High-performance computing in the next decade
Prof. Marc Snir who will talk on next Monday (May 22) at our colloqium says that systems with exascale performance are likely to be deployed in 2020-2023. He is involved in several efforts to define the software research agenda for exascale and start executing on it. In his opinion exascale may be the end of the road, at least for a system using silicon technology. However, we should start thinking seriously about alternative technologies and on a computer science agenda that is not predicated on Moore's Law. Prof. Hoefler is asking Prof. Snir about his views on high-performance computing in the next decade.
Torsten Hoefler: Dear Prof. Snir, as one of the pioneers in parallel computing, what do you believe was the most substantial ingredient to its success today?
Marc Snir: "Necessity is the mother of invention" — we have plenty of computational problems that require more performance than provided by a serial execution. Parallelism happened because it was needed and because it was relatively simple to build parallel hardware by replicating serial hardware.
TH: What role did high-performance computing (HPC) play in the development of parallel programming as we know it today?
MS: Both MPI and OpenMP were developed in support of high-performance computing. They are finding their way into a broader range of application, including data analytics; but the bulk of data analytics applications are using frameworks that were developed for cloud computing, It will be interesting to see what happens when these two environments meld.
TH: The recent success of machine learning, especially deep neural networks in combination with massive data, has been enabled by parallelism and novel compute devices such as GPUs. Do you see this trend continues that HPC technologies will drive large markets?
MS: I do not think that HPC technologies drive large markets; to the contrary, HPC finds ingenious ways of using components that have broad markets: workstations, PC and blade servers have provided, in turn, the node technology for supercomputers; GPUs come from the graphic market; Infiniband has a big market in shared storage. The examples can be multiplied, both in hardware and in software.
The large emerging market for "deep learning" is both a blessing and a curse: It motivates vendors to develop components that can be used in HPC, such as high-performance GPUs; it also motivates vendors to jack up the price of these components — many users of "deep learning" are less price sensitive than HPC users. The questions that is still unresolved is to what extend components developed for deep neural networks will be general purpose enough to be useful for HPC. A GPU developed for the ML market emphasizes half-precision and single-precision, not double-precision. Perhaps not ideal, but useful: The use of lower precision is a good way of saving energy in HPC computations, The IBM True North neuromorphic chip is unlikely to accelerate most HPC applications.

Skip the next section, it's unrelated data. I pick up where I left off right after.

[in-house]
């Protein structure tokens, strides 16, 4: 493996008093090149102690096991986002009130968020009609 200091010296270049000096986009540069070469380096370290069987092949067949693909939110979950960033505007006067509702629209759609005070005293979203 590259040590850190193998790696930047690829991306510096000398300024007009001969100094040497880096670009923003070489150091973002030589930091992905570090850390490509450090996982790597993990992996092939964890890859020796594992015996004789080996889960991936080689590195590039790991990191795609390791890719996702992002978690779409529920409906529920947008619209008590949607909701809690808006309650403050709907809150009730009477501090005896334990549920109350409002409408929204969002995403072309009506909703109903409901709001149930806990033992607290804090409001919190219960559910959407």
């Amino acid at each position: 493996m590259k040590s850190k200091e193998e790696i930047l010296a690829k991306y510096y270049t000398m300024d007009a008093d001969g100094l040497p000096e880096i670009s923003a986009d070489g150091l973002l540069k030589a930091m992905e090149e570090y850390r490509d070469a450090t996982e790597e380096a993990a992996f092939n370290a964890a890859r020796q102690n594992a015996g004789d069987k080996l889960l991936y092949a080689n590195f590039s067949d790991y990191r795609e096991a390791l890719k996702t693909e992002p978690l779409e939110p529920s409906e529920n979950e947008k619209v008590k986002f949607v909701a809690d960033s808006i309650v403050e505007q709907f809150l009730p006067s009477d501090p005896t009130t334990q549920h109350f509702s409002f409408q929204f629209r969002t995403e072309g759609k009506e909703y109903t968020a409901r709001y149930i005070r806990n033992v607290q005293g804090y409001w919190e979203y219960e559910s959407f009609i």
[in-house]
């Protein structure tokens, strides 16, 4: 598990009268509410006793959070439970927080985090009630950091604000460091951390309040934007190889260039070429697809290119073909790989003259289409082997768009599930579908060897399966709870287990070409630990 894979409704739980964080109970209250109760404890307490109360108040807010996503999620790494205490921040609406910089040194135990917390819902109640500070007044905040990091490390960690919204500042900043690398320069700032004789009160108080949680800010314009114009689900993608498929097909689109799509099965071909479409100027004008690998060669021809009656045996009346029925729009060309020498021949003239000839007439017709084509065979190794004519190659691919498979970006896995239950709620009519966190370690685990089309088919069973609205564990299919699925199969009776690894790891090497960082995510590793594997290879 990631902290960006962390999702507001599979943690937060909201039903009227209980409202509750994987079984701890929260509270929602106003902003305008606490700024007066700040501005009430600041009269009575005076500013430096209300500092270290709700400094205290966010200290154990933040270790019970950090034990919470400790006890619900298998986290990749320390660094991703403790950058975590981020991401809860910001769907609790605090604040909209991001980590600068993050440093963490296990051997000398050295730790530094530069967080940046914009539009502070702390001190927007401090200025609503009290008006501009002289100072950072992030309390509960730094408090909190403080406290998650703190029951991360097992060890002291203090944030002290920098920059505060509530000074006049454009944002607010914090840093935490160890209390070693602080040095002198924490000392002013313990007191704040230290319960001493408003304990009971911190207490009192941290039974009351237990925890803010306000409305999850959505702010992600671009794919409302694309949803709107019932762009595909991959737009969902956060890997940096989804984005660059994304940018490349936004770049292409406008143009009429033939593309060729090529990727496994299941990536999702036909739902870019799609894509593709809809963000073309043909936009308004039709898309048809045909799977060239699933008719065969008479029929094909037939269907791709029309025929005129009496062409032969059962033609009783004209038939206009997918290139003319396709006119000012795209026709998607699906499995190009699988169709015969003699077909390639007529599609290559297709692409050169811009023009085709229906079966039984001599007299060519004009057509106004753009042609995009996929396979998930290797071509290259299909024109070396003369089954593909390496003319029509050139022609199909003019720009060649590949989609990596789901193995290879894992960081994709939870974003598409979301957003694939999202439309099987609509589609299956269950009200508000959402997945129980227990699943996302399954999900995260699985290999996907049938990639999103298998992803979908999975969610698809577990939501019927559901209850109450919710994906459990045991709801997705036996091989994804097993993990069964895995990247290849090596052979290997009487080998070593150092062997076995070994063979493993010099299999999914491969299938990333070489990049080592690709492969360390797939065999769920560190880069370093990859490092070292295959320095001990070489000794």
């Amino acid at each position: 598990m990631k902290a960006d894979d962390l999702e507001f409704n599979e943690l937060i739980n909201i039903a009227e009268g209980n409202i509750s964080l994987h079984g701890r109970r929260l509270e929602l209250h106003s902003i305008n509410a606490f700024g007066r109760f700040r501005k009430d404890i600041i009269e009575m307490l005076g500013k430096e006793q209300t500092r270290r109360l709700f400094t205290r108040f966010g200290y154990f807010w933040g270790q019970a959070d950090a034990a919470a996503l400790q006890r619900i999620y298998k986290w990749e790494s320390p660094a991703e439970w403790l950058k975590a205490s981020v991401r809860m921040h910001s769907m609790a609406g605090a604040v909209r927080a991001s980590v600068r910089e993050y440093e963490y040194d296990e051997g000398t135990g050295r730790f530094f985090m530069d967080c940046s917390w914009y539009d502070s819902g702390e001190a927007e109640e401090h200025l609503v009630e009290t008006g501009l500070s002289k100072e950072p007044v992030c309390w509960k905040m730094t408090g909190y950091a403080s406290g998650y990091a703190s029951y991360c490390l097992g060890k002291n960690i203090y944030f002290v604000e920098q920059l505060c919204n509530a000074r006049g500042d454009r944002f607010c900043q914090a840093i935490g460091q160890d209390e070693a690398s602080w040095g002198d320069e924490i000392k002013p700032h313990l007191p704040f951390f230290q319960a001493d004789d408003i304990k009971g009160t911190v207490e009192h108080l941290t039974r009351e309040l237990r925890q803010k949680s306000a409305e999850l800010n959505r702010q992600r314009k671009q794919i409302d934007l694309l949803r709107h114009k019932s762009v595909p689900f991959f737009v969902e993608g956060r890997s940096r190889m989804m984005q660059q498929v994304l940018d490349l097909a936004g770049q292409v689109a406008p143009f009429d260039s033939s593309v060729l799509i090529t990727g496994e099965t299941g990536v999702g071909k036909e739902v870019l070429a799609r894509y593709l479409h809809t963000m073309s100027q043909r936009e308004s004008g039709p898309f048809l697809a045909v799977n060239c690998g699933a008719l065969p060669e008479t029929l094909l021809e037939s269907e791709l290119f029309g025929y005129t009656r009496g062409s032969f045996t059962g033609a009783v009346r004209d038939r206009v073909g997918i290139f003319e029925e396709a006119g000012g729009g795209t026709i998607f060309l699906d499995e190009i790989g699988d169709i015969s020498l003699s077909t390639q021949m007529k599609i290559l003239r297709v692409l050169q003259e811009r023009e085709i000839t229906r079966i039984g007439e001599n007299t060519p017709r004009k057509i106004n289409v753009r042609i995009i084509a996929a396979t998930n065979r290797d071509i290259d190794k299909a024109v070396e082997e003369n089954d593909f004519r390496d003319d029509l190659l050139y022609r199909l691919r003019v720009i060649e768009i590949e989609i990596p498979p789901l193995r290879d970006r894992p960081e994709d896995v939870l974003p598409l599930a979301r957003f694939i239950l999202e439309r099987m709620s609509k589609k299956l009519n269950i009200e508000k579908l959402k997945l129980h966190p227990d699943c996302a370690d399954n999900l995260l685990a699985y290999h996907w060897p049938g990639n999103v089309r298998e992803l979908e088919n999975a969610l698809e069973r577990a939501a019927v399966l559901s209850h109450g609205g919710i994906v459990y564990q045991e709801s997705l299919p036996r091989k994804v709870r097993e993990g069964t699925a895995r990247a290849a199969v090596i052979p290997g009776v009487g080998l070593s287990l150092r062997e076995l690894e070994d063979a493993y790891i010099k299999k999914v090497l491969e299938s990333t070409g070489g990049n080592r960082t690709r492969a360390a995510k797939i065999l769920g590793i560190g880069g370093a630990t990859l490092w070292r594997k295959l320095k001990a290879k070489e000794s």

One set of technologies that is likely to help both large-scale ML and traditional HPC are the technologies that will facilitate the design and exploitation of heterogeneous nodes, which multiple types of compute nodes, specialized accelerators (including FPGAs) , and storage devices.
This includes packaging solutions (e.g., for integrating multiple chipsets onto a transposer), standard hardware interfaces for connecting these components, and software APIs and programming models to handle heterogeneity.
TH: Moore's law is predicted to end soon, one could argue it's already ended with the recent slow-down of integration. How will HPC as a fore-runner of the computing industry react?
MS: Moore’s law has slowed and is ending soon. Furthermore, there is no proven logic technology that is ready to replace CMOS, so none will be used industrially in the coming decade: It takes a decade from laboratory demonstration to broad use in manufacturing. Even worse, none of the proposed replacement technologies (with the possible exception of tunneling devices) promise a better delay x power product; it is possible that there will be no progress in device performance beyond 2024. Additional advances will come from packaging, microarchitecture, software and algorithms. In the past, the best way to improve performance was to use the latest advance in silicon technology as quickly as possible. We have layered, inefficient software stacks, we maintain back compatibility to decades old ISAs. So, there is 1-2 order of magnitudes performance improvements to be gained by "reducing friction" in our systems.
HPC has "performance" in its name; performance is a key concern for HPC, so the HPC community will be at the forefront of the effort to get more performance from barely improving device technology.
TH: What will be the "next big thing" to be adopted in the community? FPGAs, neuromorphic computing, quantum computing?
MS: I did a search on Google for "Computer-aided Programming": Nothing published with this title in the last 20 years. It is ripe for being the "next big thing": Can we use supercomputers to speed-up the development of supercomputing codes?